Number problems for inquiring primary learners.

Measure problems for inquiring primary learners.

Geometry problems for inquiring primary learners.

Statistics problems for inquiring primary learners.

Use these head, body and leg pieces to make Robot Monsters which are different heights.

Use five steps to count forwards or backwards in 1s or 10s to get to 50. What strategies did you use?

Try continuing these patterns made from triangles. Can you create your own repeating pattern?

Arrange the shapes in a line so that you change either colour or shape in the next piece along. Can you find several ways to start with a blue triangle and end with a red circle?

The Man is much smaller than us. Can you use the picture of him next to a mug to estimate his height and how much tea he drinks?

There are three baskets, a brown one, a red one and a pink one, holding a total of 10 eggs. Can you use the information given to find out how many eggs are in each basket?

Start with three pairs of socks. Now mix them up so that no mismatched pair is the same as another mismatched pair. Is there more than one way to do it?

This activity is based on data in the book 'If the World Were a Village'. How will you represent your chosen data for maximum effect?

This 100 square jigsaw is written in code. It starts with 1 and ends with 100. Can you build it up?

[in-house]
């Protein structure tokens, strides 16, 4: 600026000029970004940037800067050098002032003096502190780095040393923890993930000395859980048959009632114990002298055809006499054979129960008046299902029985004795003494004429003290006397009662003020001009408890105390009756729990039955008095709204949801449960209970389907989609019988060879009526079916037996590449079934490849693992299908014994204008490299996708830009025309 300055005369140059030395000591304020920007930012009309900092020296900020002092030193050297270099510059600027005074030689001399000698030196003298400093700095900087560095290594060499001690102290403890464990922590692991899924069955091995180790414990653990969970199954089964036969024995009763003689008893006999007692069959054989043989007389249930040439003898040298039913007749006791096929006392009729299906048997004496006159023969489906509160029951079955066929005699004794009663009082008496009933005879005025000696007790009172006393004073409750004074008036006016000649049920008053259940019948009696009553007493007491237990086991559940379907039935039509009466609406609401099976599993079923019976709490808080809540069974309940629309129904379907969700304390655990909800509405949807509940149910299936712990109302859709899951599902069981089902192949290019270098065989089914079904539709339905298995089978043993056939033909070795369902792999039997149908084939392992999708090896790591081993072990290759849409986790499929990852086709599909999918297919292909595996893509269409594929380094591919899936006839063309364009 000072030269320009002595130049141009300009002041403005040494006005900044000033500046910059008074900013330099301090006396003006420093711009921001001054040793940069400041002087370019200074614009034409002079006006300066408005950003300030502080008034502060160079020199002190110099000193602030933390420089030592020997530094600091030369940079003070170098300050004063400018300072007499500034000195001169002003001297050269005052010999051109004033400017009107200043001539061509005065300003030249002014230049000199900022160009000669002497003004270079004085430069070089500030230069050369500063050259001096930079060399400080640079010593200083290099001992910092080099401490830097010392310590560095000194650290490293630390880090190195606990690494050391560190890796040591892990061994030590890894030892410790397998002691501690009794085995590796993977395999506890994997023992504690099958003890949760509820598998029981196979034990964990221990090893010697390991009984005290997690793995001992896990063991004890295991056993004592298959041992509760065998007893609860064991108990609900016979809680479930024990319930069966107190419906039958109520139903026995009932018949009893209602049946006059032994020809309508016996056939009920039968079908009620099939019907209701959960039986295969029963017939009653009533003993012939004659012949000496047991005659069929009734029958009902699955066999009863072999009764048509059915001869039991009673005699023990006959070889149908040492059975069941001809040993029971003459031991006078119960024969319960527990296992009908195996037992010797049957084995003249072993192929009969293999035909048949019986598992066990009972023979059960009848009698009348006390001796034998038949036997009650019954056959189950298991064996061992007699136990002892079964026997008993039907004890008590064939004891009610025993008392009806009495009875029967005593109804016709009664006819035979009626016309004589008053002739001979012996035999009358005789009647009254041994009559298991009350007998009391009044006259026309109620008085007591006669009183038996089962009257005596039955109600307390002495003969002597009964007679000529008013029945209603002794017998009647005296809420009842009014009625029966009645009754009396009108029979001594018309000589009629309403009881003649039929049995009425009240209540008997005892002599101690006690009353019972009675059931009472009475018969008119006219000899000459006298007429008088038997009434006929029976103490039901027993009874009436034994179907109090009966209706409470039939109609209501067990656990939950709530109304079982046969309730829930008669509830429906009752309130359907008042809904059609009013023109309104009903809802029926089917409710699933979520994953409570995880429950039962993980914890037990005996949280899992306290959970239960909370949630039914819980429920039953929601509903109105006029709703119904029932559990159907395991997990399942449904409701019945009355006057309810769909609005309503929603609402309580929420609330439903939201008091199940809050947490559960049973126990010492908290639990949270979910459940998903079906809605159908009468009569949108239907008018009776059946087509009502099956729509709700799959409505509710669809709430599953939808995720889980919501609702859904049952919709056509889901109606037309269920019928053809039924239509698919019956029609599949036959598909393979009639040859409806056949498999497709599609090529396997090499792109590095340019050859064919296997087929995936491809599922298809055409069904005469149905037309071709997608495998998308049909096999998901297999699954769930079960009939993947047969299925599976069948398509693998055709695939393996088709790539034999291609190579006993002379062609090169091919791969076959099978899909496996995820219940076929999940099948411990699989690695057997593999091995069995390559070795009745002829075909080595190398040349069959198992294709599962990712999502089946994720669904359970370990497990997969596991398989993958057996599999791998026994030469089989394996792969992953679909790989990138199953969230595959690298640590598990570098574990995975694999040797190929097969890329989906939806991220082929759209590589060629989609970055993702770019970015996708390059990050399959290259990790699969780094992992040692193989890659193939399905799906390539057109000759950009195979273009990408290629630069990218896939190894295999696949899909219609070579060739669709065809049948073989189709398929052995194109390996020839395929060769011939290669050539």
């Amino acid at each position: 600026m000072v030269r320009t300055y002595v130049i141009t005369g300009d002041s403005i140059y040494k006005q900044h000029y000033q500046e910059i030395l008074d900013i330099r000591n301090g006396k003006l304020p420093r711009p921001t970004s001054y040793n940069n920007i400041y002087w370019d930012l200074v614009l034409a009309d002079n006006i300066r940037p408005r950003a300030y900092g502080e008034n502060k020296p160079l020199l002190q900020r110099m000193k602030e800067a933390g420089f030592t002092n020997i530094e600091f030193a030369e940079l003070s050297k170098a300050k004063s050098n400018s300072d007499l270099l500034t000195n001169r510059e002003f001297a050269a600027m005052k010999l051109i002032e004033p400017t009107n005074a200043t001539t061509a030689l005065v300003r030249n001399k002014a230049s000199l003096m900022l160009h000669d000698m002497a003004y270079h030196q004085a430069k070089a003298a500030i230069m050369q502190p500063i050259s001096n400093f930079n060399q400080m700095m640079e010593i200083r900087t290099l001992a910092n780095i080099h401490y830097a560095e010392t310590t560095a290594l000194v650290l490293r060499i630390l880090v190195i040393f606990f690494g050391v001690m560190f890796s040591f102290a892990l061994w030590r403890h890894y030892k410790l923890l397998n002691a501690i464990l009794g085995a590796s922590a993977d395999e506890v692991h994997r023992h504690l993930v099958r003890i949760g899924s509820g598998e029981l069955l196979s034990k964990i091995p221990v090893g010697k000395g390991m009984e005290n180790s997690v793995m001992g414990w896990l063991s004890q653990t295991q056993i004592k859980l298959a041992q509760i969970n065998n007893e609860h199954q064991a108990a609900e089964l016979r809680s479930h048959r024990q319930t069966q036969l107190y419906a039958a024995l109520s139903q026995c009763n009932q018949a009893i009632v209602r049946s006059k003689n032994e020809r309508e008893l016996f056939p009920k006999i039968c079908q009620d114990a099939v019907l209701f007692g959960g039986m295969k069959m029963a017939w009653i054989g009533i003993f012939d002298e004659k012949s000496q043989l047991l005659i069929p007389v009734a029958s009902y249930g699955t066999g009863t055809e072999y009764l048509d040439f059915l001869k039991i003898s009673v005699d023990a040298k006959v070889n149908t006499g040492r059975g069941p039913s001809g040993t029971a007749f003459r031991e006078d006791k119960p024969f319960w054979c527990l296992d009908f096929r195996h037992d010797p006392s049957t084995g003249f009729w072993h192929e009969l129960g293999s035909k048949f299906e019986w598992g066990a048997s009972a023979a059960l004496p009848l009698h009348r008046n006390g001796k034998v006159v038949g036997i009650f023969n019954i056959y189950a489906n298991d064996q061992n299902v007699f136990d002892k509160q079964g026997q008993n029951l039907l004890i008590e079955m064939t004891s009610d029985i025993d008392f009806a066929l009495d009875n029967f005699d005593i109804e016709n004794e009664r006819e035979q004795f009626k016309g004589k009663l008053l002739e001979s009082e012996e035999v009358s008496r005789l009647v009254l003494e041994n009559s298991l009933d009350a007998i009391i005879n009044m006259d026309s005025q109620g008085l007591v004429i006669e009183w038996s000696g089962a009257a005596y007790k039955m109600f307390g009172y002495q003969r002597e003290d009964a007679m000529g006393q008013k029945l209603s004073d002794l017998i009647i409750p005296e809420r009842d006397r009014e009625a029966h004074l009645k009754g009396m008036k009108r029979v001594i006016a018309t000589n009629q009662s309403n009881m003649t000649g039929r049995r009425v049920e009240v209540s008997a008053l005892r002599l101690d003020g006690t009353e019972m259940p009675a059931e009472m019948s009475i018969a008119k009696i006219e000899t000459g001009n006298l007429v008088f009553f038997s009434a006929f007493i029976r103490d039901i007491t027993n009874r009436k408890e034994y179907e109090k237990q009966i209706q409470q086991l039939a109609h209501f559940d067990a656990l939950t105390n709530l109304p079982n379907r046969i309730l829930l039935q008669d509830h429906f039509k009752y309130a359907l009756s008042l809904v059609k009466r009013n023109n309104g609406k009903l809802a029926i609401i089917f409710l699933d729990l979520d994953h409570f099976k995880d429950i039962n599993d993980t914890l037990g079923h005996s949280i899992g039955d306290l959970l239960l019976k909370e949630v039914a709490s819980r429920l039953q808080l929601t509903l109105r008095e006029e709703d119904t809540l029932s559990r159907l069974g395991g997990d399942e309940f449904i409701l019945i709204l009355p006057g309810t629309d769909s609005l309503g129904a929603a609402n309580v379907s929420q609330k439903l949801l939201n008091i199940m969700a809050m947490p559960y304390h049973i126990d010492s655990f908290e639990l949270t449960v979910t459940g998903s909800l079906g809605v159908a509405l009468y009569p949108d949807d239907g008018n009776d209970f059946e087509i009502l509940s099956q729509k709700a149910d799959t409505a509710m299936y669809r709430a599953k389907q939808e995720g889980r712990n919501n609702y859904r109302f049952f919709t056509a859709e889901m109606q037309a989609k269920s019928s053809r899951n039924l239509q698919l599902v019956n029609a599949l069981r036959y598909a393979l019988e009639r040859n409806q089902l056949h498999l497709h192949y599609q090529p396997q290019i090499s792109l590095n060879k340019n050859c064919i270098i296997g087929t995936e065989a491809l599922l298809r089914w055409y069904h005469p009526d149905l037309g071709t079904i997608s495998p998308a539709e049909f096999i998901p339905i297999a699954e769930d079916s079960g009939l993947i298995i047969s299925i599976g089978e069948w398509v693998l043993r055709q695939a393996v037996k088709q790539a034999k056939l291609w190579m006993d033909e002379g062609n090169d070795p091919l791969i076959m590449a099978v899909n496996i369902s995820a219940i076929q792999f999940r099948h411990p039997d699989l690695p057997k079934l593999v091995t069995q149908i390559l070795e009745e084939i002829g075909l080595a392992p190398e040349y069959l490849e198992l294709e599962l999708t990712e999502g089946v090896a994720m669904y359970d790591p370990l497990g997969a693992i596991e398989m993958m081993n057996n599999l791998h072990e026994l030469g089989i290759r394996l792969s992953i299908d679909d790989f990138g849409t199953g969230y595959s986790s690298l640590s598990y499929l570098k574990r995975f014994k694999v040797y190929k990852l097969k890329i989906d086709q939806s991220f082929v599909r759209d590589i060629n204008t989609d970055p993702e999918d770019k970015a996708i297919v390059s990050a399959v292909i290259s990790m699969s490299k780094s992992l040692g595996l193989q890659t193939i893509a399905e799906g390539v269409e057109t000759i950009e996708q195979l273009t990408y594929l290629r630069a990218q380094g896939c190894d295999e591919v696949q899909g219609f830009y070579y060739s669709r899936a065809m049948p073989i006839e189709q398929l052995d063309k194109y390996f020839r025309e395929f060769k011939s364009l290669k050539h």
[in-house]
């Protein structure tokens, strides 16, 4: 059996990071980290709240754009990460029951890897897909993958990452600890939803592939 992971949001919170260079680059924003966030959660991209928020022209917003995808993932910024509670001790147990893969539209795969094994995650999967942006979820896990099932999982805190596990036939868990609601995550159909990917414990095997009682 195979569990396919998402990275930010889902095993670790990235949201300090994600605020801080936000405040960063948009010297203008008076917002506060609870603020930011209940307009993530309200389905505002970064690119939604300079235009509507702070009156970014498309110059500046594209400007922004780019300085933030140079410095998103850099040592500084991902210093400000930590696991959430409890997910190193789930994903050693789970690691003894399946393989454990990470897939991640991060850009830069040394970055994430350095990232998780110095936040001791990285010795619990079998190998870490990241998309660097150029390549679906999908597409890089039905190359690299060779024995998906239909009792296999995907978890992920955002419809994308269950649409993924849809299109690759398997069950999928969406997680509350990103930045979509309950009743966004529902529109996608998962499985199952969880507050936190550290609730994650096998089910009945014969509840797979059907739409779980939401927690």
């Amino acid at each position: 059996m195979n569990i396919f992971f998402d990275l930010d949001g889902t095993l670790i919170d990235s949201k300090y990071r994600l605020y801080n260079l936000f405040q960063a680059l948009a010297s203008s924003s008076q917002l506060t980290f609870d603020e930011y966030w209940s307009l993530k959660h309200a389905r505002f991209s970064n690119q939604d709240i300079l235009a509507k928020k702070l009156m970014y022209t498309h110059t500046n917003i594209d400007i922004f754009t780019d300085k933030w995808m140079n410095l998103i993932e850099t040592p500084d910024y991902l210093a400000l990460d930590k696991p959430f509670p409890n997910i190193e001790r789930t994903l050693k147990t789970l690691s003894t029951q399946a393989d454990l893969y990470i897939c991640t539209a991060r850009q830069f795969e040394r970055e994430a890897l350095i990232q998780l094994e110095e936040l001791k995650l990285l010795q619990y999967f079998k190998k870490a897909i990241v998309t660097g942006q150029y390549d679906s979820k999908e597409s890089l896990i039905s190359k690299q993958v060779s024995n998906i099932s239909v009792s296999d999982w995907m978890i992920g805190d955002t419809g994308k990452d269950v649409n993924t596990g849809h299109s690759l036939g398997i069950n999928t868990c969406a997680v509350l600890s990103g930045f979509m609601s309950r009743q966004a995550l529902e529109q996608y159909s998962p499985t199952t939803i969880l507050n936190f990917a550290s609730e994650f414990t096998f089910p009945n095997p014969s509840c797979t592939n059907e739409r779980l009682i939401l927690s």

On a digital 24 hour clock, at certain times, all the digits are consecutive. How many times like this are there between midnight and 7 a.m.?

Here are the six faces of a cube - in no particular order. Here are three views of the cube. Can you deduce where the faces are in relation to each other and record them on the net of this cube?

How can you arrange the 5 cubes so that you need the smallest number of Brush Loads of paint to cover them? Try with other numbers of cubes as well.

These rectangles have been torn. How many squares did each one have inside it before it was ripped?

Use your logical reasoning to work out how many cows and how many sheep there are in each field.

In this game you throw two dice and find their total, then move the appropriate counter to the right. Which counter reaches the purple box first? Is this what you would expect?

This problem explores the shapes and symmetries in some national flags.

Look at three 'next door neighbours' amongst the counting numbers. Add them together. What do you notice?

These clocks have only one hand, but can you work out what time they are showing from the information?

Ten cards are put into five envelopes so that there are two cards in each envelope. The sum of the numbers inside it is written on each envelope. What numbers could be inside the envelopes?

How could you arrange at least two dice in a stack so that the total of the visible spots is 18?

Can you order the digits from 1-3 to make a number which is divisible by 3 so when the last digit is removed it becomes a 2-figure number divisible by 2, and so on?

There are nasty versions of this dice game but we'll start with the nice ones...

Who said that adding, subtracting, multiplying and dividing couldn't be fun?